Actor Richard Crouchley’s mind is in perpetual motion. One of the tricks to life, he says, is to always stay curious. “Being curious about other people keeps you open and empathetic.” It also leads to new possibilities. “The world has been created by normal people who are just curious about something and then decide to go out and figure it out, invent something, or do something.”

Crouchley says he likes to “look at the layers underneath what is happening”. As an actor, he finds himself doing so all the time. “Figuring out why someone does something is a lot more interesting and useful than focusing on their surface-level actions,” he says. Momentum is important too. “As humans, it’s easier to keep something going at a sustainable pace than stop and start again. Your health, career, social life, anything. If you can build on previous wins, it’s like compound interest.”

The 24-year-old Pinnacle Programme alumnus graduated from Te Whanganui-a-Tara Wellington’s Toi Whakaari: New Zealand Drama School in 2019 and quickly went on to star in the TV miniseries Black Hands, which tells the story of the days leading up to the Bain family murders in Ōtepoti Dunedin in June 1994.

* Part one: Depth of focus
* Part two: Front of mind
* Part three: Advocating for climate justice
* Part four: Telling jokes about the weather
* Part five: Tamara Stratton is engineering humanitarian solutions
* Part six: Making a stand
* Part seven: Against the Flow
* Part eight: Kate Higham wants to turn the tide on global warming

After a long audition process, Crouchley secured the lead role of David Bain, the only surviving family member. He prepared intensely, studying court documents and footage of Bain’s mannerisms. He also lost 10kg by eating only fruit and multivitamins for several weeks. Crouchley recalls thinking at the time: “This is exactly the type of work that I want to be doing, with complex psychology. I want to be able to go deep into the character.”

Now flatting in Tāmaki Makaurau Auckland, Crouchley grew up on a small farm in Te Ānau and is the youngest of six. There are no other actors in the family, but mum Joy is a teacher who wrote plays for the local primary school. As a child, Crouchley loved watching TV, but spent most of his time in nature. “I loved being outside, climbing trees,” he recalls. “As I got a bit older, I started learning different things, like how to make films by myself on YouTube.”

He joined the Pinnacle Programme after a school careers advisor mentioned an information evening being held in Waihōpai Invercargill. Crouchley and some friends from Fiordland College travelled down to learn more. Today, he recommends the programme “without a doubt”.

“The people you meet drive you to become your best self. The opportunities you’re given really help you fulfil that potential,” he says. “I think one of the biggest benefits is it really shifts your mindset that big goals are achievable. It’s varied, as well. It doesn’t just focus on leadership skills, but on finding your purpose and your ‘why’. Pinnacle is clearly committed to nurturing not just success, but people who are fully formed and multi-faceted. People who will thrive in whatever it is they do.”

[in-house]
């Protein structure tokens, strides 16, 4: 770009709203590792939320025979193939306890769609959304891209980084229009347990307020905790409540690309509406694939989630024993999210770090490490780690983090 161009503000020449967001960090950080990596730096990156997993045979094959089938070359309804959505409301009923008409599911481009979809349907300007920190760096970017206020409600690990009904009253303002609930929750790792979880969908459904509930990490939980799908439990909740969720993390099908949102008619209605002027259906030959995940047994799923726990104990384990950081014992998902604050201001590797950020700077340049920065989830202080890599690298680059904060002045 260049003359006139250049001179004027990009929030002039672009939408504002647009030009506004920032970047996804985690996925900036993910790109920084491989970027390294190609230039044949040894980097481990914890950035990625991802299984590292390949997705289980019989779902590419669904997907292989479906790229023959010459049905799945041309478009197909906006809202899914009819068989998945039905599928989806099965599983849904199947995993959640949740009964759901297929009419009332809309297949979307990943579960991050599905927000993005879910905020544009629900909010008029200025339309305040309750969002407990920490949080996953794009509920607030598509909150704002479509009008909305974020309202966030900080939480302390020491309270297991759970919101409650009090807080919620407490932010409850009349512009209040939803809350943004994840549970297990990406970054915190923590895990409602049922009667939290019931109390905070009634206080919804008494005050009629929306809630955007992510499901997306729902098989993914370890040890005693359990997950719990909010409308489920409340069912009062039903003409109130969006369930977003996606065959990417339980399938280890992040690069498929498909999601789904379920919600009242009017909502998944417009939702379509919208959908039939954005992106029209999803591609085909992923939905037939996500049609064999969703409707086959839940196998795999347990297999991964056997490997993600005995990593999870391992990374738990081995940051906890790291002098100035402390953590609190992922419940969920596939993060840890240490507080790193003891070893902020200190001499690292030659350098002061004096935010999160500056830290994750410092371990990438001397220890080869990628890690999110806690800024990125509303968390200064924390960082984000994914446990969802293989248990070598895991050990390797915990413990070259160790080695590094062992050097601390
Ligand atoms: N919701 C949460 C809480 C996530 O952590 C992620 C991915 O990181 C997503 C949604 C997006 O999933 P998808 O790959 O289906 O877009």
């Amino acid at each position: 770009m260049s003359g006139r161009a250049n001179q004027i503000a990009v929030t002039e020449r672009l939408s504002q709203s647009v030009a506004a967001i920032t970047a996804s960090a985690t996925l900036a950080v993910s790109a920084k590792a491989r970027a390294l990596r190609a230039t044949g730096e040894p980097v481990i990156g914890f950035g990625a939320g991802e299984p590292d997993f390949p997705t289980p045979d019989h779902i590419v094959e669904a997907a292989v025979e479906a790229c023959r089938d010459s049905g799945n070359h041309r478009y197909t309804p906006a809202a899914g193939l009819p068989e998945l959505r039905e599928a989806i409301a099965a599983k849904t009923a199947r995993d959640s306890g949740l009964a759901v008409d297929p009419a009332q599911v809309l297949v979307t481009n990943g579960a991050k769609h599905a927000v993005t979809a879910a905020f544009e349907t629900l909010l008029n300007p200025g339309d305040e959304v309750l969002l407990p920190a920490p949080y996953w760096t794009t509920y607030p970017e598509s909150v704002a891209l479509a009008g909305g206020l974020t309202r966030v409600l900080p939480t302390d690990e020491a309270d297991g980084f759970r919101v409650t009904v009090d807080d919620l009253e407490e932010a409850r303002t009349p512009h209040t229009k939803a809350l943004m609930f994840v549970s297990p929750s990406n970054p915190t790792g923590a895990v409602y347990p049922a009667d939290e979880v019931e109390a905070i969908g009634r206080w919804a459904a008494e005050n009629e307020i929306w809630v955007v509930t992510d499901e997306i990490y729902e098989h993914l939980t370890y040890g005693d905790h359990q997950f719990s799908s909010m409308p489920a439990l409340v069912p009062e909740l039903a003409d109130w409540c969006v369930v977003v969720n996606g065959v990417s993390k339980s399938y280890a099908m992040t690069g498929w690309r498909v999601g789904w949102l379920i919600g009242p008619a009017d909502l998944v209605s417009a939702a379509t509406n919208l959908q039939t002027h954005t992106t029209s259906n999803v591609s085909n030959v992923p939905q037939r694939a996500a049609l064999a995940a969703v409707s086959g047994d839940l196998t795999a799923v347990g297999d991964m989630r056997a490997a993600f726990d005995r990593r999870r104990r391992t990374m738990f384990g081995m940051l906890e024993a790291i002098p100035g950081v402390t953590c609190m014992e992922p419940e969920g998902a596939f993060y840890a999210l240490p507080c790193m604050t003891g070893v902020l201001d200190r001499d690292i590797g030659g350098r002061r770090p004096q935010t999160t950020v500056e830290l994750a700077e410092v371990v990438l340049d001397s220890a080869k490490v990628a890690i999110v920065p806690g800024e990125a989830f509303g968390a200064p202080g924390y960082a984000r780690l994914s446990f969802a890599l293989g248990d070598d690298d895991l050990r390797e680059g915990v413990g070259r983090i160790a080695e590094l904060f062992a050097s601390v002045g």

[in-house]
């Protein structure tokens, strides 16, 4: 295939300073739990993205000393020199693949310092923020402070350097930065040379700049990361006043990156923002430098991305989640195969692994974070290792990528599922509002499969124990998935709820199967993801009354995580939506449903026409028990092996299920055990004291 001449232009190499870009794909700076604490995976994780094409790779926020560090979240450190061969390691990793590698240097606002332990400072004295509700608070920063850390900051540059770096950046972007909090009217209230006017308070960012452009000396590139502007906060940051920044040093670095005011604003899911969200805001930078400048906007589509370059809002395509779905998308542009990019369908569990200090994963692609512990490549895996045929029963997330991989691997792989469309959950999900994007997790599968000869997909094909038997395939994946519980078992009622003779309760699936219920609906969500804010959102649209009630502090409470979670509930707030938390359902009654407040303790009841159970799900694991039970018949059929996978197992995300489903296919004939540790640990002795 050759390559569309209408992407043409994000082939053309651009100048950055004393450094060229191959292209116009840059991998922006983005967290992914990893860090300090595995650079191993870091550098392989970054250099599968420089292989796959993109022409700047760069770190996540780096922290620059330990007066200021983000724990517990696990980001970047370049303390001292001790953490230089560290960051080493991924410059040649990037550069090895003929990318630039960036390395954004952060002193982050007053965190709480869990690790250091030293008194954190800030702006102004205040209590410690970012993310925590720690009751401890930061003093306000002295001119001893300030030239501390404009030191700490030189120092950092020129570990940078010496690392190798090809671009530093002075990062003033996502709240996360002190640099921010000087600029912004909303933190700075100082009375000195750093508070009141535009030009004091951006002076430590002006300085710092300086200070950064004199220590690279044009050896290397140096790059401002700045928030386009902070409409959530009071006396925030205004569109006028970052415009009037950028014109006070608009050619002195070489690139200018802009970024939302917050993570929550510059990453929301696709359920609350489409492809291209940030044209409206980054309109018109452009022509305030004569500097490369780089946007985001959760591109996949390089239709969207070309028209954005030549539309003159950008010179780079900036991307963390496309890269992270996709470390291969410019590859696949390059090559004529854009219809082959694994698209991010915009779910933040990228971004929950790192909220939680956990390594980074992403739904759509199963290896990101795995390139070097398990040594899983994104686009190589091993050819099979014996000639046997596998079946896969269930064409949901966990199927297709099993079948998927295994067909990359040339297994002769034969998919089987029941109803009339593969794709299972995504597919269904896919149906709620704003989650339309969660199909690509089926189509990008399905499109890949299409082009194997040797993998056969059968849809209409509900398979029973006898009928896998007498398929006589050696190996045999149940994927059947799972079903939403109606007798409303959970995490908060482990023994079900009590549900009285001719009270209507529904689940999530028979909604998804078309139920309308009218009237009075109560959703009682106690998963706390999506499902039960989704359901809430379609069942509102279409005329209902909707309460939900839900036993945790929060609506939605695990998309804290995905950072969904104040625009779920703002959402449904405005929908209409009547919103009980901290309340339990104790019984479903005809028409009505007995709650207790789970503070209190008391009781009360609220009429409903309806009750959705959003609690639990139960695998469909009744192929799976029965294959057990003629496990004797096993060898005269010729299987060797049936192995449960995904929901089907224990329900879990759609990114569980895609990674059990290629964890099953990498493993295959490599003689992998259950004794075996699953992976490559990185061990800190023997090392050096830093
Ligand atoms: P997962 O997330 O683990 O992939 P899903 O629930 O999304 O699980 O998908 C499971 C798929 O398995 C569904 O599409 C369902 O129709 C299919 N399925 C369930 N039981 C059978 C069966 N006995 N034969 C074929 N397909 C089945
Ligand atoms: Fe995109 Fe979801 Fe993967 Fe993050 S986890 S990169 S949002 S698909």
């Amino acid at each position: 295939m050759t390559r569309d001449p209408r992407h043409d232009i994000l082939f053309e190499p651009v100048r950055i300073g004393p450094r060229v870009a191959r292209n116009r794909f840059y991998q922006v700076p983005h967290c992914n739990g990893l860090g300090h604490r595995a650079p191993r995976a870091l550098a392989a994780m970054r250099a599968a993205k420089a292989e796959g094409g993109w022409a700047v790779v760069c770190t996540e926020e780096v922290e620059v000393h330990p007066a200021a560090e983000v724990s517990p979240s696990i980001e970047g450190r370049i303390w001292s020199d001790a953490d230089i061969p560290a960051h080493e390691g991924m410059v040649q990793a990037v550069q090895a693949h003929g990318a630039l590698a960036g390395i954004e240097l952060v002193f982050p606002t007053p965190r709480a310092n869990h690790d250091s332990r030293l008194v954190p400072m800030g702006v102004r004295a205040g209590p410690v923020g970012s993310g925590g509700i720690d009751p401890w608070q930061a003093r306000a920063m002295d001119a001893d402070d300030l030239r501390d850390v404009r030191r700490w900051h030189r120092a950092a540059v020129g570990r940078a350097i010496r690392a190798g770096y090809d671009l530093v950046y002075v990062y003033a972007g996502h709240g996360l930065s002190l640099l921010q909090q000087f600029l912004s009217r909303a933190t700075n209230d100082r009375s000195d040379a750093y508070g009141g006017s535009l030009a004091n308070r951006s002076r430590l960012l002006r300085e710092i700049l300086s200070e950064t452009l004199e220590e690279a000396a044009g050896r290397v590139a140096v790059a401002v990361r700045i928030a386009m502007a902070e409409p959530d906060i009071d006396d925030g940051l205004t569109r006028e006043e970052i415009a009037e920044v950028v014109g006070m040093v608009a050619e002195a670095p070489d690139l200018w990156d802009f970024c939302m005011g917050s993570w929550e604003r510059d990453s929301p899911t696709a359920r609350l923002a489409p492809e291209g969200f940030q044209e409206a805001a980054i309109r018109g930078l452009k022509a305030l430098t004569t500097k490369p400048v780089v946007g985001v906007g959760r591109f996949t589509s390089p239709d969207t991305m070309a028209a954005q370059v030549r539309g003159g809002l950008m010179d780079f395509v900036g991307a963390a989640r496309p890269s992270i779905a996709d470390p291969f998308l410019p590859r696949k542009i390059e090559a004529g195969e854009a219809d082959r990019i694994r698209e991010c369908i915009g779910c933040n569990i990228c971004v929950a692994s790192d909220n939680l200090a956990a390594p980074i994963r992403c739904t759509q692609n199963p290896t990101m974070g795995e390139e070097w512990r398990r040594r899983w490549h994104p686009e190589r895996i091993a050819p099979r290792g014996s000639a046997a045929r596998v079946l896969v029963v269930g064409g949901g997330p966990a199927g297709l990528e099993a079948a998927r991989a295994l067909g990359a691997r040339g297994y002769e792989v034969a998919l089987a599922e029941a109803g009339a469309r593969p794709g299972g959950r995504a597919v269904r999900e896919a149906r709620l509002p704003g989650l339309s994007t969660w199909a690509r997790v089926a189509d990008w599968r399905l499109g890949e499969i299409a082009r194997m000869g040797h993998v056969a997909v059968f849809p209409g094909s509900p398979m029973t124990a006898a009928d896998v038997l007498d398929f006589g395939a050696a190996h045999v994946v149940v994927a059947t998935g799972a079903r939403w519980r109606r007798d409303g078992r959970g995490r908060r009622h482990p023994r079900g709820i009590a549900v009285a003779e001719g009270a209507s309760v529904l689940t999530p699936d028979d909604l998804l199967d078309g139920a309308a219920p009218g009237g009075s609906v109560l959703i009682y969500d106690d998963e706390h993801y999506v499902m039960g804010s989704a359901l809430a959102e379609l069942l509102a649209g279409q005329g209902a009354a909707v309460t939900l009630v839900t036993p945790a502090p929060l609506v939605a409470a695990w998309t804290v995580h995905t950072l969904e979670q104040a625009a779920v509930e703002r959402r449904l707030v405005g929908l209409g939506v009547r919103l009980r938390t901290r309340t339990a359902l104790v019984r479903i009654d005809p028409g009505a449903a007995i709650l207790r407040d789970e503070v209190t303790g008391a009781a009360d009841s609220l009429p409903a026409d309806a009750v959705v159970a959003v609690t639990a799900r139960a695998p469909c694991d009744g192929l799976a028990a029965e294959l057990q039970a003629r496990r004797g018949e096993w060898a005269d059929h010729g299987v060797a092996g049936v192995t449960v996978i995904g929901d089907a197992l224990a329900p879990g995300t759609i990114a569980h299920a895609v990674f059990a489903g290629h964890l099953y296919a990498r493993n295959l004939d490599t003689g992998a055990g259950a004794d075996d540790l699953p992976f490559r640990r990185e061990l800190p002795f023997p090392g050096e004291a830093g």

Oddly for his profession, Crouchley says he doesn’t like attention. Photo: Jinki Cambronero

Seeing others in the later stages of the programme is inspiring, and activities such as Spirit of Adventure and Outward Bound help immensely with life skills. Crouchley says he also enjoyed the mix of people in the programme. “If you’re aware of aspects of other people’s lives, you’re going to be more fully formed and rounded as a person.

“And it’s not just about success. How you deal with failure is important, too,” he says. Dealing with disappointment is crucial in a career where auditions are part of the process. “Acting naturally has a lot of ebbs and flows. When you’re working, it’s a lot of big hours. And then there’ll be some downtime until the next role comes along.”

The actors Crouchley admires include Eddie Redmayne, Paul Mescal from Normal People, and George MacKay from 1917. They’re actors, rather than movie stars, and this resonates with his own approach. “It’s quite funny. I have these conversations with people, where I realise I don’t like attention – this is a weird career choice to get into. But honestly, [I do it] because I love the film world, and I am super curious about the lives of others. I hope to become a writer-director one day as well.”

In his latest project, A Mistake, Crouchley plays a surgeon alongside US actor Elizabeth Banks. The medical misadventure thriller is based on the novel by New Zealand author Carl Shuker. Banks is known for her comedy acting, and although Crouchley loves intense, psychological roles, he wouldn’t mind doing comedy himself one day. He’s had experience making people laugh – when he was a kid, his three oldest brothers called on him to do Michael Jackson impressions at their weddings. “Whether they were laughing with me or at me is up for debate. I try to be a bit more contained now. I’ve learned it’s sometimes good to leave a few tricks up your sleeve.”

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